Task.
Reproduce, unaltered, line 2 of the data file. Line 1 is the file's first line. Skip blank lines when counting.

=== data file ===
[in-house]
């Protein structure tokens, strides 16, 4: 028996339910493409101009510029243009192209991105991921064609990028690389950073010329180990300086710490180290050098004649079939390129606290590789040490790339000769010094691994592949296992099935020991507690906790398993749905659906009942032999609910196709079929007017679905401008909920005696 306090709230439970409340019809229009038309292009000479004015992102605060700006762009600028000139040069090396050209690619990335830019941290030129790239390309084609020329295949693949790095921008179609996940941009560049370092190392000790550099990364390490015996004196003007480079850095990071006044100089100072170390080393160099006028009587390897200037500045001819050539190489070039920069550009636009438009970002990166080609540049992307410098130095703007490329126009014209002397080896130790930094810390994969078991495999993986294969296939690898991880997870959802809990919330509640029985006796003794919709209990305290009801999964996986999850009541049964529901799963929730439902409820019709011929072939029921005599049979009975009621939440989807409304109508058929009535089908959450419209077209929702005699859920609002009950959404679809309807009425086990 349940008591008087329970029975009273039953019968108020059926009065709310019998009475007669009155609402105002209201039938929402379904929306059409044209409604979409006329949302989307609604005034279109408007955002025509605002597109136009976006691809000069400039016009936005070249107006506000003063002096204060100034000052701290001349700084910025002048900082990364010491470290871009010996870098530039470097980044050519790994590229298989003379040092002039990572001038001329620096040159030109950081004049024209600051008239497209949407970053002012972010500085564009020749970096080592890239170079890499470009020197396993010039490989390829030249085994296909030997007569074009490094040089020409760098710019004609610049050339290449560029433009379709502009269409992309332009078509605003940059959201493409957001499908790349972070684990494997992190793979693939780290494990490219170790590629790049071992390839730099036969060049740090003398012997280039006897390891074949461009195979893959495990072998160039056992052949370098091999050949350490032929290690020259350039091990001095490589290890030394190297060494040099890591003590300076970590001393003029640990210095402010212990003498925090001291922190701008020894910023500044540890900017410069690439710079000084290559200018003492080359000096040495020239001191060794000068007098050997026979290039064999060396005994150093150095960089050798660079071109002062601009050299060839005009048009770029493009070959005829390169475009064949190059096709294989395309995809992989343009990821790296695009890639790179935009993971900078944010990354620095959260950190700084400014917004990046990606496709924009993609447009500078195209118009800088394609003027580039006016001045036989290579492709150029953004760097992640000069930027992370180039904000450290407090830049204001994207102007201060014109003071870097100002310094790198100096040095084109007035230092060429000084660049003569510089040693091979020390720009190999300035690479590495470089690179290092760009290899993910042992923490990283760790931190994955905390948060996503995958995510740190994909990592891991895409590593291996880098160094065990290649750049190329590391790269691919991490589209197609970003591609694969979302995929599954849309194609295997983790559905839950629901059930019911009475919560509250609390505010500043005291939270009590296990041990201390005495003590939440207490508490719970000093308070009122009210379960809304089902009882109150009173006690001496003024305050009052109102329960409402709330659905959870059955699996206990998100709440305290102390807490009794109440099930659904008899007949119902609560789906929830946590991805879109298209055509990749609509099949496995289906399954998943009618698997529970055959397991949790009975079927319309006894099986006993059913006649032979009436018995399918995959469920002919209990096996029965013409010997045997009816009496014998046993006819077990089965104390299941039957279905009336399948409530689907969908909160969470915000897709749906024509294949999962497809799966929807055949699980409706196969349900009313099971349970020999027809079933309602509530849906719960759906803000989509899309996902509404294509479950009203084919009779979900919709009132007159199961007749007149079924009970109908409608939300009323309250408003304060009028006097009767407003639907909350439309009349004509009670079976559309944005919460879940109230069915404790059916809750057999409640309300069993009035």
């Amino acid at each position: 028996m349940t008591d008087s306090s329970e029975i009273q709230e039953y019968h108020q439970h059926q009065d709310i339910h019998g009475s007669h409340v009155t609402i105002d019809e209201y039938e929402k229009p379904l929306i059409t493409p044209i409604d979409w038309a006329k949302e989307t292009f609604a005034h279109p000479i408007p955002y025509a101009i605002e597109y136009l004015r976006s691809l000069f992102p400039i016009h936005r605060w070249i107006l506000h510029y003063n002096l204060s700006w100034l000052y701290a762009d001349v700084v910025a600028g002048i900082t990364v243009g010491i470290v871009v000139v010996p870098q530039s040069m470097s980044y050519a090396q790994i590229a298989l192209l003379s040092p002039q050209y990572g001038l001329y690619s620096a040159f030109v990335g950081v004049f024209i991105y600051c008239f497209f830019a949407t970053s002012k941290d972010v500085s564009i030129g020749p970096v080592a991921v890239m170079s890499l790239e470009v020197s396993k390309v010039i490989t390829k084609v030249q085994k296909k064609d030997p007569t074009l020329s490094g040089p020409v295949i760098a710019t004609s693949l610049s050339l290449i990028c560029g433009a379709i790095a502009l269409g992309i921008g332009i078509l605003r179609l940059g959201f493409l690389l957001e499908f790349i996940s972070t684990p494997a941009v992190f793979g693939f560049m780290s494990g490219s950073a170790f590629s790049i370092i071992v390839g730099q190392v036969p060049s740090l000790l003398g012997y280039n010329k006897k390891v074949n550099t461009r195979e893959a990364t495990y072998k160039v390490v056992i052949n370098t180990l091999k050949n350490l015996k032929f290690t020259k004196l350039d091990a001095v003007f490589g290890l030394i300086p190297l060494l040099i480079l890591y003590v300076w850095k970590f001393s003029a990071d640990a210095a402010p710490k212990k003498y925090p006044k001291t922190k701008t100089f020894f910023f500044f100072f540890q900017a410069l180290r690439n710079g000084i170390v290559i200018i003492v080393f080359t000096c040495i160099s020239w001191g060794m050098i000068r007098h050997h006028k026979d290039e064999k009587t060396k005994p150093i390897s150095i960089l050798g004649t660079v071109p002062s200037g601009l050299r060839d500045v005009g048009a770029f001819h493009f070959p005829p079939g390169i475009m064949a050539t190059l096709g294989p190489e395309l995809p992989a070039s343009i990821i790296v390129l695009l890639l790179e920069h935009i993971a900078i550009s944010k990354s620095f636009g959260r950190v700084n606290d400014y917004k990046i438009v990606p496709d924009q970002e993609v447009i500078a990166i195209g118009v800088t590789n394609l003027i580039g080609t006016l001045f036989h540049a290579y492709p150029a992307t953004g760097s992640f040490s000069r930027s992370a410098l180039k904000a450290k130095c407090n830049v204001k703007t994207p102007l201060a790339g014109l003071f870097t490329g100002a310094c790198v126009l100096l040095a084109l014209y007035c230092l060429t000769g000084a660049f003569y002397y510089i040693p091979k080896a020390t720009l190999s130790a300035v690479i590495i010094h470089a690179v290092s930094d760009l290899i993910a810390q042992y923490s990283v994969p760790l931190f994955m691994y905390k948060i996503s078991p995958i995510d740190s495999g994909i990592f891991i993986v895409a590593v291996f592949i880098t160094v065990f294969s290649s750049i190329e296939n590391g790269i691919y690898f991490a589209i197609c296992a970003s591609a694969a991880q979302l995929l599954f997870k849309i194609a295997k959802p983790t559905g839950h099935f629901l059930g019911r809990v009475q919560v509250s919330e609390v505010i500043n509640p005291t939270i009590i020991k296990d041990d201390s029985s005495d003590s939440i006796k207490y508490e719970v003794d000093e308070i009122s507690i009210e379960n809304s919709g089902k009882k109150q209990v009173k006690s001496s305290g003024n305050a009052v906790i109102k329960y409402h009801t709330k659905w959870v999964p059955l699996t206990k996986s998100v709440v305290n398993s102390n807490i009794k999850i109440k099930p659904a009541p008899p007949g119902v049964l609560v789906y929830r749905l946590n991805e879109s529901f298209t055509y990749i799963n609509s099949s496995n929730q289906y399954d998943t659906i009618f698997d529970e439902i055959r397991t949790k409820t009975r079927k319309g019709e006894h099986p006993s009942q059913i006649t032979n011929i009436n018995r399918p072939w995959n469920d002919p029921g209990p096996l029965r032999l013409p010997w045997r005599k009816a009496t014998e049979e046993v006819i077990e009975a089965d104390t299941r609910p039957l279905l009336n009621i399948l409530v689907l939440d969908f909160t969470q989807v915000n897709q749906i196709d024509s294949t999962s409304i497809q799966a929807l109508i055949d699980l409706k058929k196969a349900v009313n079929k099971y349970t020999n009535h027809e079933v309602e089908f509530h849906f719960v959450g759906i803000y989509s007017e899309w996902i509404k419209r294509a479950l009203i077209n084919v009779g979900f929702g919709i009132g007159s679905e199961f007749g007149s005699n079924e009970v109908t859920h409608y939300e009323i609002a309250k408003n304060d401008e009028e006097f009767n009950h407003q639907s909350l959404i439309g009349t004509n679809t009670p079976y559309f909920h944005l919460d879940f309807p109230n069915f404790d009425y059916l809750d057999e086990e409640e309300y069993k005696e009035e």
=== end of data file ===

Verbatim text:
């Protein structure tokens, strides 16, 4: 028996339910493409101009510029243009192209991105991921064609990028690389950073010329180990300086710490180290050098004649079939390129606290590789040490790339000769010094691994592949296992099935020991507690906790398993749905659906009942032999609910196709079929007017679905401008909920005696 306090709230439970409340019809229009038309292009000479004015992102605060700006762009600028000139040069090396050209690619990335830019941290030129790239390309084609020329295949693949790095921008179609996940941009560049370092190392000790550099990364390490015996004196003007480079850095990071006044100089100072170390080393160099006028009587390897200037500045001819050539190489070039920069550009636009438009970002990166080609540049992307410098130095703007490329126009014209002397080896130790930094810390994969078991495999993986294969296939690898991880997870959802809990919330509640029985006796003794919709209990305290009801999964996986999850009541049964529901799963929730439902409820019709011929072939029921005599049979009975009621939440989807409304109508058929009535089908959450419209077209929702005699859920609002009950959404679809309807009425086990 349940008591008087329970029975009273039953019968108020059926009065709310019998009475007669009155609402105002209201039938929402379904929306059409044209409604979409006329949302989307609604005034279109408007955002025509605002597109136009976006691809000069400039016009936005070249107006506000003063002096204060100034000052701290001349700084910025002048900082990364010491470290871009010996870098530039470097980044050519790994590229298989003379040092002039990572001038001329620096040159030109950081004049024209600051008239497209949407970053002012972010500085564009020749970096080592890239170079890499470009020197396993010039490989390829030249085994296909030997007569074009490094040089020409760098710019004609610049050339290449560029433009379709502009269409992309332009078509605003940059959201493409957001499908790349972070684990494997992190793979693939780290494990490219170790590629790049071992390839730099036969060049740090003398012997280039006897390891074949461009195979893959495990072998160039056992052949370098091999050949350490032929290690020259350039091990001095490589290890030394190297060494040099890591003590300076970590001393003029640990210095402010212990003498925090001291922190701008020894910023500044540890900017410069690439710079000084290559200018003492080359000096040495020239001191060794000068007098050997026979290039064999060396005994150093150095960089050798660079071109002062601009050299060839005009048009770029493009070959005829390169475009064949190059096709294989395309995809992989343009990821790296695009890639790179935009993971900078944010990354620095959260950190700084400014917004990046990606496709924009993609447009500078195209118009800088394609003027580039006016001045036989290579492709150029953004760097992640000069930027992370180039904000450290407090830049204001994207102007201060014109003071870097100002310094790198100096040095084109007035230092060429000084660049003569510089040693091979020390720009190999300035690479590495470089690179290092760009290899993910042992923490990283760790931190994955905390948060996503995958995510740190994909990592891991895409590593291996880098160094065990290649750049190329590391790269691919991490589209197609970003591609694969979302995929599954849309194609295997983790559905839950629901059930019911009475919560509250609390505010500043005291939270009590296990041990201390005495003590939440207490508490719970000093308070009122009210379960809304089902009882109150009173006690001496003024305050009052109102329960409402709330659905959870059955699996206990998100709440305290102390807490009794109440099930659904008899007949119902609560789906929830946590991805879109298209055509990749609509099949496995289906399954998943009618698997529970055959397991949790009975079927319309006894099986006993059913006649032979009436018995399918995959469920002919209990096996029965013409010997045997009816009496014998046993006819077990089965104390299941039957279905009336399948409530689907969908909160969470915000897709749906024509294949999962497809799966929807055949699980409706196969349900009313099971349970020999027809079933309602509530849906719960759906803000989509899309996902509404294509479950009203084919009779979900919709009132007159199961007749007149079924009970109908409608939300009323309250408003304060009028006097009767407003639907909350439309009349004509009670079976559309944005919460879940109230069915404790059916809750057999409640309300069993009035």